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Cardiac anomalies

Posted Oct 17 2008 9:13pm

Last night was a night for fetal cardiac anomalies. Both of my patients were having babies that had multiple cardiac anomalies, in differing severities. One woman birthed her baby (sans epidural), and baby was actually doing very well immediately after birth. Sats from mid 80's to upper 90's - which was exceedingly well, considering that her anomalies included the need to keep her ductus arteriosis patent, which results in mixed blood flow through her heart (and would make her look purple as a normal side effect, with sats in the 80's). She was set to be flown out this morning to a higher level center for immediate cardiac surgery today. I really hope she does well.

Her cardiac anomalies were confirmed last night after birth, and are the kind of issues that will lead to multiple correct heart surgeries down the line, or even a heart transplant. I looked at her chest in the NICU, and thought to myself, this child is going to very soon have a huge incision right there. This is one of the few times the parents are going to see intact skin on her chest. It's just strange, what things pop in my head. Mom and dad had excellent bonding time immediately after birth, thanks to how stable the baby was, and they were extremely grateful for that time. I also was able to get them into the NICU for some more skin-to-skin bonding time, and it was just beautiful! I had tears in my eyes!!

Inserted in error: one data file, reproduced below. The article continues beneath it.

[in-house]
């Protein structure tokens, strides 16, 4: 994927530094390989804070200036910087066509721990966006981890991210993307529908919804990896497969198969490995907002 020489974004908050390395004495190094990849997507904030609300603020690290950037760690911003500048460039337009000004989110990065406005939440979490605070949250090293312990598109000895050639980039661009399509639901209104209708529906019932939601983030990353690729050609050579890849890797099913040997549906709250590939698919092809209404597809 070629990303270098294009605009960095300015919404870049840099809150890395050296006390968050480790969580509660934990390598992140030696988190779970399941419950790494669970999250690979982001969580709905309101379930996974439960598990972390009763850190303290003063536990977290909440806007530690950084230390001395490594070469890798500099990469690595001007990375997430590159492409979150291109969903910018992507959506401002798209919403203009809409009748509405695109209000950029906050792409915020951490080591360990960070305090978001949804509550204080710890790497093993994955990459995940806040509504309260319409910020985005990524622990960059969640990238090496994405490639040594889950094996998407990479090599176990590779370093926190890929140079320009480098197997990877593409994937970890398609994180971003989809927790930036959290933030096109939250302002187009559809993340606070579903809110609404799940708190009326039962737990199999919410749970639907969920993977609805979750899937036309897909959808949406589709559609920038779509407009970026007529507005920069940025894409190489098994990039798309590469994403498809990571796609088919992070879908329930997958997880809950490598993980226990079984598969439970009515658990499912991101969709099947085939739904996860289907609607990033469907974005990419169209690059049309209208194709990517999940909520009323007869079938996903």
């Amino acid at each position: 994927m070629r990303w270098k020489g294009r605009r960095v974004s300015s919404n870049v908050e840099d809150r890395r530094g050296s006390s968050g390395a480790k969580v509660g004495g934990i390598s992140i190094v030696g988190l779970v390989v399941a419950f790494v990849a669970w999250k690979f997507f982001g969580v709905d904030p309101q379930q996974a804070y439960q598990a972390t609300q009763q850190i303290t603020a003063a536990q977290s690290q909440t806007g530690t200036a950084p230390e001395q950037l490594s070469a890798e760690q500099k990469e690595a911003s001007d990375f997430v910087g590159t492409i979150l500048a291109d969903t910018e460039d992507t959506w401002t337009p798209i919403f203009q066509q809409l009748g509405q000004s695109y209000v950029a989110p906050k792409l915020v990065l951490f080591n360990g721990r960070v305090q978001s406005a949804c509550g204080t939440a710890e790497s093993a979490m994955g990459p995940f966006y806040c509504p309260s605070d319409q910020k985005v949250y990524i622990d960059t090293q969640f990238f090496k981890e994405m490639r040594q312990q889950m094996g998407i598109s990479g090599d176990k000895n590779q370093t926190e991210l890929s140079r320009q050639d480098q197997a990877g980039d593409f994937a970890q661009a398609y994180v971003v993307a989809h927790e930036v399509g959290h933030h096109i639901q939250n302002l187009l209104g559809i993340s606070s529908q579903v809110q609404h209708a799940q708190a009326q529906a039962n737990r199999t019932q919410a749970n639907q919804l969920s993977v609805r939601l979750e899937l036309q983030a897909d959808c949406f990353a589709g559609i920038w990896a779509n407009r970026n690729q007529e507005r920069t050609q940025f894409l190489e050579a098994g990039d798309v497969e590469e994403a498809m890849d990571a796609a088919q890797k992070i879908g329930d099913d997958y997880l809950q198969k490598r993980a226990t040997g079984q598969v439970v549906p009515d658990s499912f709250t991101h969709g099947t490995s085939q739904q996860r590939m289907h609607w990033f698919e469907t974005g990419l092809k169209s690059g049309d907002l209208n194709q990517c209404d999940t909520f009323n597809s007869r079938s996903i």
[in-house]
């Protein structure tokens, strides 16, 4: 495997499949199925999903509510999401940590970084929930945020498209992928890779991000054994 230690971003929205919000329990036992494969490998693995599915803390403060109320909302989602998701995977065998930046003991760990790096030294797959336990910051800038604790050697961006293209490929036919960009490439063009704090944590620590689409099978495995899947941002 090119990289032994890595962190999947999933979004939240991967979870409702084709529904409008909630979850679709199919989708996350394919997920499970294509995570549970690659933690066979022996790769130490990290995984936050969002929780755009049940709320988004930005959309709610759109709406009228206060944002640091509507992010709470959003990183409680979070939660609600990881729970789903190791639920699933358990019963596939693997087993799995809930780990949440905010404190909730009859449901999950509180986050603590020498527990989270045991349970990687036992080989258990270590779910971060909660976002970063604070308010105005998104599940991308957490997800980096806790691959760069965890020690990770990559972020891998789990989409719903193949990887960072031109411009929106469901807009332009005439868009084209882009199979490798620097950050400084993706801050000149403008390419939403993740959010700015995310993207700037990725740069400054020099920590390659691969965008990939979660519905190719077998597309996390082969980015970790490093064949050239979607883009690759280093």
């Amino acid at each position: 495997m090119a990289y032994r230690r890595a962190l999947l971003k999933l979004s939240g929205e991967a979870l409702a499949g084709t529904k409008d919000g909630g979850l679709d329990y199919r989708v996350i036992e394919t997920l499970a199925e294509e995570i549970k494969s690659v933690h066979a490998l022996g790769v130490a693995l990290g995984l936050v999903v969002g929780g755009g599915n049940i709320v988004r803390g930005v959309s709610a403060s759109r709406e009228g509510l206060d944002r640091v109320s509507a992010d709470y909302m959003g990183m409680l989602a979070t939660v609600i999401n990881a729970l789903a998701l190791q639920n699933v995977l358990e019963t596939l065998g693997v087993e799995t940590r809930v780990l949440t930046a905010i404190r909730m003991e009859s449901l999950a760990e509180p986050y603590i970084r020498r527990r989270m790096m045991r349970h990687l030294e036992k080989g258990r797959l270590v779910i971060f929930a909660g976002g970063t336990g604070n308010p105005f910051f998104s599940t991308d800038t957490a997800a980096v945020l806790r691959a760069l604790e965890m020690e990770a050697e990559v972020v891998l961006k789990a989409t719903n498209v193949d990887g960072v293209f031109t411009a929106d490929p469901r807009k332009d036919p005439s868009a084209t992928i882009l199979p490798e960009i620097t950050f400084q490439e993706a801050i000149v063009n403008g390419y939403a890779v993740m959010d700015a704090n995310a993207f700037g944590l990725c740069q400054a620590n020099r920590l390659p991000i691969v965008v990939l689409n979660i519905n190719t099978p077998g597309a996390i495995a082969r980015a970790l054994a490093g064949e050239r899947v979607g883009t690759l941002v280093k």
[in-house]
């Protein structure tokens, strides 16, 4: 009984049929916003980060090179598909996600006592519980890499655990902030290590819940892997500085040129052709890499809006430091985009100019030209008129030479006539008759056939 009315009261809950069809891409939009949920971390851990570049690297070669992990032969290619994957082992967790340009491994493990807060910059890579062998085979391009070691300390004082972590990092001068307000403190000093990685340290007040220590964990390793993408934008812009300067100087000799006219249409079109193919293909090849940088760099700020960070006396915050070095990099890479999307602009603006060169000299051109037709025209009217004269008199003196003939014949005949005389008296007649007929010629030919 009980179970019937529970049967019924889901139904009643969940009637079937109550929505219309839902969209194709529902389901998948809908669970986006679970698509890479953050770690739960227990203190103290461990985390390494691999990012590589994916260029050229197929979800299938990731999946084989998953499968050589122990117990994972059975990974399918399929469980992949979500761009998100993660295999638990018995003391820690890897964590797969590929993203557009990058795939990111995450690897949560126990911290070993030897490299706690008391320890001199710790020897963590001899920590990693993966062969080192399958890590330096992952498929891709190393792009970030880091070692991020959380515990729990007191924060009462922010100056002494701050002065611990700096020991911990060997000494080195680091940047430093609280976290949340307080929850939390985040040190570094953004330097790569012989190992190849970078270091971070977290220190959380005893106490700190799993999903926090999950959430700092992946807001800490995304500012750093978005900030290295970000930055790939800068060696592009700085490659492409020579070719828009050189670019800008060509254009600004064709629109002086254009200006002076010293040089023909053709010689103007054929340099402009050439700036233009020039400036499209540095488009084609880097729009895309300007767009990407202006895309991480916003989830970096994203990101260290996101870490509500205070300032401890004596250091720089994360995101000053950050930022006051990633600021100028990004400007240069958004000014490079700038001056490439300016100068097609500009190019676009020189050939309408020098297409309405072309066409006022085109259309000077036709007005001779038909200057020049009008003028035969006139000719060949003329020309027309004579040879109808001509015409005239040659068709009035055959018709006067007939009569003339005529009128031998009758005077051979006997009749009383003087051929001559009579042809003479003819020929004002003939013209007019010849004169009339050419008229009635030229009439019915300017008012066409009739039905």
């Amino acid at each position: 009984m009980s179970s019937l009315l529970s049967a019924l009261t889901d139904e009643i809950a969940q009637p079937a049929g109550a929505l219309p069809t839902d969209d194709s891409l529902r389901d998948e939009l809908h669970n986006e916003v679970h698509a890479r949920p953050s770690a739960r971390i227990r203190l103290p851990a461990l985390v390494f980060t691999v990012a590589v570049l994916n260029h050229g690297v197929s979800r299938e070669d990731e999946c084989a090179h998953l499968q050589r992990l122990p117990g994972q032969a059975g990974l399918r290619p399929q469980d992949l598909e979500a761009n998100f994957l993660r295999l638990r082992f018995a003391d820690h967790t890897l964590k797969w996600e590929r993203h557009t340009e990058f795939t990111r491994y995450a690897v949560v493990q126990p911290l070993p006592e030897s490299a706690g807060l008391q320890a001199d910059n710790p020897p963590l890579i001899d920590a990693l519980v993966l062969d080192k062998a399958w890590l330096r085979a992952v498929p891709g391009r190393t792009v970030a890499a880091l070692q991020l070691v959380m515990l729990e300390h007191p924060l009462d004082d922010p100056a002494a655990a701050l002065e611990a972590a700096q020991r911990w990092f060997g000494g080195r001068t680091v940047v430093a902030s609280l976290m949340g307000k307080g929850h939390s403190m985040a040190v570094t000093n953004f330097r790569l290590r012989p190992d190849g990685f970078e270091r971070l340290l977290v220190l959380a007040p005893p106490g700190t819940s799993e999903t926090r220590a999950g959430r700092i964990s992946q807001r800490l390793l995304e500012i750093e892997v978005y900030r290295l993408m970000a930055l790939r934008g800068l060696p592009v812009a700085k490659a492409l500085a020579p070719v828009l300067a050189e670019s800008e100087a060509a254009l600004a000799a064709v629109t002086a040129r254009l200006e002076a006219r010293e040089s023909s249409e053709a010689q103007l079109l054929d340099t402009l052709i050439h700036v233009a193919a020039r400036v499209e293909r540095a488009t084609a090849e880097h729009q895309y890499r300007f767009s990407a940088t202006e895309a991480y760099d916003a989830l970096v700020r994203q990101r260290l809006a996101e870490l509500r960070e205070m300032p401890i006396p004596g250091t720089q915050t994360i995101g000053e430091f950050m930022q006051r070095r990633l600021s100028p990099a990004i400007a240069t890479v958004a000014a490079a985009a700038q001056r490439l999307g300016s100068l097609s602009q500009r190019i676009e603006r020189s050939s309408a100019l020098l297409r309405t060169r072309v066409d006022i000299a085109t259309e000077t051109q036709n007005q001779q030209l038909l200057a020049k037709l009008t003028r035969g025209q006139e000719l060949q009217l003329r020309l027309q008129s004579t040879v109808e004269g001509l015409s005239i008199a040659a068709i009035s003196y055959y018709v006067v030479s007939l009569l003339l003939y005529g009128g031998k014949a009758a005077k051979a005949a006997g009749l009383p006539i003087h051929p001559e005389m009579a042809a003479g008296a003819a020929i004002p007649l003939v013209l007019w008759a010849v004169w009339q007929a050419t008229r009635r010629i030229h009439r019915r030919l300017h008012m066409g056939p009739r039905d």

My other woman I was caring for was in for PPROM, and was only 33 weeks. We're trying to keep her pregnant as long as we can, to give her baby the best chance of survival. Her baby also has complex fetal cardiac anomalies, and will need multiple surgeries to correct them. My heart just aches for them, as they lost a preterm baby before birth already. They have no living children at home - just heartbreak after heartbreak. The good news is that when I left, she was still very stable, and very pregnant. Fingers crossed that the good luck continues.

Labels: fetal cardiac anomalies

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